On Monday, the U.S President, Donald Trump signed the Foundations for Evidence-Based Policymaking (FEBP) Act, which includes the Open, Public, Electronic and Necessary (OPEN) Government Data Act (Title II).
In 2017, Data Coalition, an open data trade association, together with eighty-five organizations including businesses, industry groups, and others wrote a letter to express their support for OPEN Government Data Act. This bill passed unanimously by the Senate in 2016, in 2017 it was included FEBP Act as Title II, and in December 2018 it was passed by the Congress before reaching to the president’s desk.
What OPEN Government Data Act is about?
The federal government has siloed huge amount of public data, which can be instead used to drive private sector innovations and improve government services. FEBP Act aims to change the way the government collects, publishes, and uses non-sensitive public information. According to the OPEN Government Data Act, which is a part of FEBP, government data should be made publicly available in open and machine-readable formats. It also states that the federal government should use open data to improve decision making.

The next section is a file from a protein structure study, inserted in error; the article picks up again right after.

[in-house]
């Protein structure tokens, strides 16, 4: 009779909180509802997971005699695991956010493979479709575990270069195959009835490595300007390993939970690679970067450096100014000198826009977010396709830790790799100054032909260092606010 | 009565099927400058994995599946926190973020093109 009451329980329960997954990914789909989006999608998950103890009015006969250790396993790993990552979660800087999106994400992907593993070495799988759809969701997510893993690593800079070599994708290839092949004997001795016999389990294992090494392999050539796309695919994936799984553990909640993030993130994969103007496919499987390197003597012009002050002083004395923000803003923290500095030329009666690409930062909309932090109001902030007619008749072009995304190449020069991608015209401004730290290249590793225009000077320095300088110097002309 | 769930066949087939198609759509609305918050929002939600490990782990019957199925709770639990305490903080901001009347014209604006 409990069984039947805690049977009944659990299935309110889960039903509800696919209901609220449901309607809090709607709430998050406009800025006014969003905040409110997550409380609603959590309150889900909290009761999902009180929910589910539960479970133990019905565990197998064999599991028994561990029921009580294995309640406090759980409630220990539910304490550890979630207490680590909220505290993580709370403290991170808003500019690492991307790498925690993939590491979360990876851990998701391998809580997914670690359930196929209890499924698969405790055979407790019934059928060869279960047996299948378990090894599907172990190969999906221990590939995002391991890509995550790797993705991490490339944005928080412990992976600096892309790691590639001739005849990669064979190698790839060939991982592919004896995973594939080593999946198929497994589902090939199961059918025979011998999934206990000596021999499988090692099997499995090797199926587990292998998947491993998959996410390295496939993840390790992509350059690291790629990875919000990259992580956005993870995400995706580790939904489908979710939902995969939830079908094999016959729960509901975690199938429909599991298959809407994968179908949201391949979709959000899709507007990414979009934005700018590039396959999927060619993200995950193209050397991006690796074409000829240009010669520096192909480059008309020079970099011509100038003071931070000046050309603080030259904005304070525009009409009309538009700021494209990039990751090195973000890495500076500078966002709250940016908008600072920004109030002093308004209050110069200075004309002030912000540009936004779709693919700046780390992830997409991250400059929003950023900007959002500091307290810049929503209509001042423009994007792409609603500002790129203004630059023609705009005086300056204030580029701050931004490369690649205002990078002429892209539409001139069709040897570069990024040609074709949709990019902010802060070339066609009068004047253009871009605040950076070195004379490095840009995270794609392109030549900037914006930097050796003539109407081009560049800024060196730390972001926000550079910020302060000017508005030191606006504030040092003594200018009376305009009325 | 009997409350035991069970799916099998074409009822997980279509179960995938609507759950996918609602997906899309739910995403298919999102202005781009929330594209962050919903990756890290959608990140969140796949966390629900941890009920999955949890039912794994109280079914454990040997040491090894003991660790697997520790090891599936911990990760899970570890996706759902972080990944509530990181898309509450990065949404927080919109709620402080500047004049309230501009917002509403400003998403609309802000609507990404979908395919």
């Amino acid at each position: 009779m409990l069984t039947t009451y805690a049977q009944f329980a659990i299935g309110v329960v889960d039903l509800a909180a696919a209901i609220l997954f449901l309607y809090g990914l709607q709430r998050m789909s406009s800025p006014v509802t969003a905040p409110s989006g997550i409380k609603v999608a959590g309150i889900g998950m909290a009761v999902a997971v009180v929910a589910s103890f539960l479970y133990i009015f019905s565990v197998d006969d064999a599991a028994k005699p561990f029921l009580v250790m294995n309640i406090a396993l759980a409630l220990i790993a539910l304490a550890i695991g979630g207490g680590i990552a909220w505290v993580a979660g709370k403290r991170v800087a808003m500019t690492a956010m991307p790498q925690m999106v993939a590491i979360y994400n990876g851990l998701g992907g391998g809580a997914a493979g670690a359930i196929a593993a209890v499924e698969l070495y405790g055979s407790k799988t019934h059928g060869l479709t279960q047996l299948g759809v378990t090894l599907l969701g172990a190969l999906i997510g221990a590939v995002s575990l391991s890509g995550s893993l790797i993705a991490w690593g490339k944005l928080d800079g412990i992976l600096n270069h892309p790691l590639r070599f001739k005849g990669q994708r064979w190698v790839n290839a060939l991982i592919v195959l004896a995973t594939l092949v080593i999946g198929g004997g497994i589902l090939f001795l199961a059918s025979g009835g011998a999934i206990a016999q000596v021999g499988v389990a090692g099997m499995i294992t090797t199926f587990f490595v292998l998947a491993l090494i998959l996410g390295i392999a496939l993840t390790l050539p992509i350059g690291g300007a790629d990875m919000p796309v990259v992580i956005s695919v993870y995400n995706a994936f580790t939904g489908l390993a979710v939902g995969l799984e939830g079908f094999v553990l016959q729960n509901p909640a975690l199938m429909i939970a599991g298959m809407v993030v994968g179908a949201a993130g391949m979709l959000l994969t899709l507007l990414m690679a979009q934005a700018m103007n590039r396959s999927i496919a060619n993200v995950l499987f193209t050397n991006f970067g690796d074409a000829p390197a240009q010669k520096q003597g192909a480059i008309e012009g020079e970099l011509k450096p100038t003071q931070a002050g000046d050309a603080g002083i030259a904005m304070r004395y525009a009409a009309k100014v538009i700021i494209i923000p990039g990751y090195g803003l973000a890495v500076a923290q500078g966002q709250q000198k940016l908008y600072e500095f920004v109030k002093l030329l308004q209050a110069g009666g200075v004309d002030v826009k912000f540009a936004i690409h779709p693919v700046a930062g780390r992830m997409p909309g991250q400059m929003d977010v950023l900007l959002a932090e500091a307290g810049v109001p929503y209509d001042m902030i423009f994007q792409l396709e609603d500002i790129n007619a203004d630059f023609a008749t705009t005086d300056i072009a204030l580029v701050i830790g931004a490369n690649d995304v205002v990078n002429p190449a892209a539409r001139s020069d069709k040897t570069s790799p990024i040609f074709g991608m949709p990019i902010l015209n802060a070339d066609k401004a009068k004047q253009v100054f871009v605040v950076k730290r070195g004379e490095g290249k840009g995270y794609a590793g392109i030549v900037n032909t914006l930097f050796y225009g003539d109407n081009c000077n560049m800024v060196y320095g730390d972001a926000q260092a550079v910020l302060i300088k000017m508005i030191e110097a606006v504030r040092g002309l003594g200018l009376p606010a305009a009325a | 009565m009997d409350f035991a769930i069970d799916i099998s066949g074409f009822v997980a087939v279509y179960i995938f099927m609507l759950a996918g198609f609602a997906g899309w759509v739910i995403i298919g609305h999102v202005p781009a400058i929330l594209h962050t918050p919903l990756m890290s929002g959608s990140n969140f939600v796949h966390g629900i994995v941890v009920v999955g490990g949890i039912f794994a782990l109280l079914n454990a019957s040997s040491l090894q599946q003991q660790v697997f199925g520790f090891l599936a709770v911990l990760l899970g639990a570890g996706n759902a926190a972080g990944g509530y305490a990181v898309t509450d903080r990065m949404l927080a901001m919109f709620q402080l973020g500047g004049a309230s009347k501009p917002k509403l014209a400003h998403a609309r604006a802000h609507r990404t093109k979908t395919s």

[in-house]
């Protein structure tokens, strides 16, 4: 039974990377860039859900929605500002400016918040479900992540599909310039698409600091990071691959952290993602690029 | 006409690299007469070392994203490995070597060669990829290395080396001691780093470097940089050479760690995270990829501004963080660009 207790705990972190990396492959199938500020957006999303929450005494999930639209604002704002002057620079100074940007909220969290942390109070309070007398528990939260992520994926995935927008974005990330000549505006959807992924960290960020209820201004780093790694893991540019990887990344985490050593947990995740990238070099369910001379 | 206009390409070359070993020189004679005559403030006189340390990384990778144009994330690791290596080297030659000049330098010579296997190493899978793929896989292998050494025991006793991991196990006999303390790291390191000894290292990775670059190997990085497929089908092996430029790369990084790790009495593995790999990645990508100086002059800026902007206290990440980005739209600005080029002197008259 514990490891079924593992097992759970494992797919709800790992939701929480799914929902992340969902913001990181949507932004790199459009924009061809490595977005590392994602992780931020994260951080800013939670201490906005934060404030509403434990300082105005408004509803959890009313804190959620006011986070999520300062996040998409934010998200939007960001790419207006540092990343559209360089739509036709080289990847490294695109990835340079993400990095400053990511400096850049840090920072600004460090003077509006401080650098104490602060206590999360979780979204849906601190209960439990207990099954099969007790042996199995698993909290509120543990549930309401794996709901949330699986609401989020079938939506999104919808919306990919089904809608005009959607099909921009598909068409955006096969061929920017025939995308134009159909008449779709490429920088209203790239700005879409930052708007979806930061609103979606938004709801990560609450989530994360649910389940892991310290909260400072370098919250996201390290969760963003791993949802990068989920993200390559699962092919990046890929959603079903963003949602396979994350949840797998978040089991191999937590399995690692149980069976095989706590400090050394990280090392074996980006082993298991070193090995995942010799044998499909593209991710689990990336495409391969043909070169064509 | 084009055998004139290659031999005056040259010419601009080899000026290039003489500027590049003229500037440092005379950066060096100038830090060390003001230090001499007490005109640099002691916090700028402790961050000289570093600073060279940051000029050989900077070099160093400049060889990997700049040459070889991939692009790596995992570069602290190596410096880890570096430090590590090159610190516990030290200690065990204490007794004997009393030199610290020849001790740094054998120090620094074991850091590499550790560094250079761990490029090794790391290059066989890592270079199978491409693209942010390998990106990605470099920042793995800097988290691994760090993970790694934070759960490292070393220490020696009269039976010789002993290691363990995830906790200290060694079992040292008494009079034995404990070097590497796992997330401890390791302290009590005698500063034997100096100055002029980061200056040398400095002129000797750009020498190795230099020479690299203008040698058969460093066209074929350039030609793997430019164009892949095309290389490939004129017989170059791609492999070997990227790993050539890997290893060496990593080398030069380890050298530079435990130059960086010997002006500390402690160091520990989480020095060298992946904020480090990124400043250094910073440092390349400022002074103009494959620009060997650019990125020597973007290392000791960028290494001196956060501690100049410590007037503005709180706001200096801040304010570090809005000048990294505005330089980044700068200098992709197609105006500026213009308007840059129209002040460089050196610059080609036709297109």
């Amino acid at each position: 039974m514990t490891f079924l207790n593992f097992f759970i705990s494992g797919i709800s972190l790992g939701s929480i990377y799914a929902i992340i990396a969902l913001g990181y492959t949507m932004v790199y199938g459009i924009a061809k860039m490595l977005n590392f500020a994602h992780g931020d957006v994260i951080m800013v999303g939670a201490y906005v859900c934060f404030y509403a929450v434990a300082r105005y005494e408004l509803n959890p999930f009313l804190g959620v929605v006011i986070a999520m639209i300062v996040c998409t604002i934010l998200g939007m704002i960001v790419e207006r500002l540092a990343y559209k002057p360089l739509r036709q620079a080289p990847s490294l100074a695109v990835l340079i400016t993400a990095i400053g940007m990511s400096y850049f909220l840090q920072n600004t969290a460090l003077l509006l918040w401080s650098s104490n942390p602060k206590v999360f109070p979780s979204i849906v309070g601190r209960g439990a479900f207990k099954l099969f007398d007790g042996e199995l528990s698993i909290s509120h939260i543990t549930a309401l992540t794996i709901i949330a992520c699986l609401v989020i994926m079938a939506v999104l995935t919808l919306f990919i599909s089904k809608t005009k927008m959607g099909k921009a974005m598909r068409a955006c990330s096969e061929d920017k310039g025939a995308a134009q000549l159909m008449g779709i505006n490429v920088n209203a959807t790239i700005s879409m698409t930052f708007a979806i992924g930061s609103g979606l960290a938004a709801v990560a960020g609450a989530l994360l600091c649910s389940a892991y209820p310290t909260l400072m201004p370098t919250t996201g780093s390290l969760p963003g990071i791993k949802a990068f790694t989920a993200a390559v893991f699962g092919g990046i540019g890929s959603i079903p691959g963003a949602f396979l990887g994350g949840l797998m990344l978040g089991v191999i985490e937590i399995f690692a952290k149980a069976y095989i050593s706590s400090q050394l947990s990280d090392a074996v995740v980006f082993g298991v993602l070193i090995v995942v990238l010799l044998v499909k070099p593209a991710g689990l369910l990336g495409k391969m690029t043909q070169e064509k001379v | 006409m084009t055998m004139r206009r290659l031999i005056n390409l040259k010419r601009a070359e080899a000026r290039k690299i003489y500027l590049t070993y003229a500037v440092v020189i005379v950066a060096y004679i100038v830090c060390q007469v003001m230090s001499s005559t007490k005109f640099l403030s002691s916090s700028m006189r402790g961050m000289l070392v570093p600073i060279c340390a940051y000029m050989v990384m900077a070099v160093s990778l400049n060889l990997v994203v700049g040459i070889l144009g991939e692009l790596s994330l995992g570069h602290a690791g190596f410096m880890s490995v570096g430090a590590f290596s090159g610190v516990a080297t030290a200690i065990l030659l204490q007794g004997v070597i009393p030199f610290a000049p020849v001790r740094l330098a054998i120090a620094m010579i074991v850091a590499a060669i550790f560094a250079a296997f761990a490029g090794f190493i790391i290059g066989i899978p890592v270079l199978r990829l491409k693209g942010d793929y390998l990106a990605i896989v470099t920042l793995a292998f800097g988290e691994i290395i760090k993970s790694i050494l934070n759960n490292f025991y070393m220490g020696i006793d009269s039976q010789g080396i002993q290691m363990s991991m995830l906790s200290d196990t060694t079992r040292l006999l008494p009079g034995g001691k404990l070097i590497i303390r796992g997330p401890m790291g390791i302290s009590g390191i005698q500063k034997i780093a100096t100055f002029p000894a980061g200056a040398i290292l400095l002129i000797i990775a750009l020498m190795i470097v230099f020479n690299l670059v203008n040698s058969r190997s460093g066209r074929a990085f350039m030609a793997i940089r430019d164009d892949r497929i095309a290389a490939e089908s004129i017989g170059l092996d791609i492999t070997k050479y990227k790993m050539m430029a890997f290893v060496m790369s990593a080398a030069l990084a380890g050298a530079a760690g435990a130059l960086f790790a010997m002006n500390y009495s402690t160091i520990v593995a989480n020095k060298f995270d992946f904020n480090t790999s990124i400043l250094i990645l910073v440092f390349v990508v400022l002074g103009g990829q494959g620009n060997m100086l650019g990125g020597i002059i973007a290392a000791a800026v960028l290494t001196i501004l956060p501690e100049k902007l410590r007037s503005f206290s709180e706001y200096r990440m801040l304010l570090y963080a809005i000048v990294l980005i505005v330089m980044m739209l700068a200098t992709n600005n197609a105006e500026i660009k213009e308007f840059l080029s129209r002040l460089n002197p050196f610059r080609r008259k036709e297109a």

Explaining the OPEN Government Data Act, Sarah Joy Hays, Acting Executive Director of the Data Coalition said, “Title II, the OPEN Government Data Act, which our organization has been working on for over three and a half years, sets a presumption that all government information should be open data by default: machine-readable and freely-reusable.”
Additionally, this Act requires federal agencies to designate a non-political employee in the agency as the Chief Data Officer (CDO). The qualifications of CDO includes training and experience in data management, governance, collection, analysis, protection, use, and dissemination to protect and de-identify confidential data. A CDO council is also established that will be responsible for promoting and encouraging data sharing agreements between agencies, identify ways in which agencies can improve upon the production of evidence for use in policymaking, and more.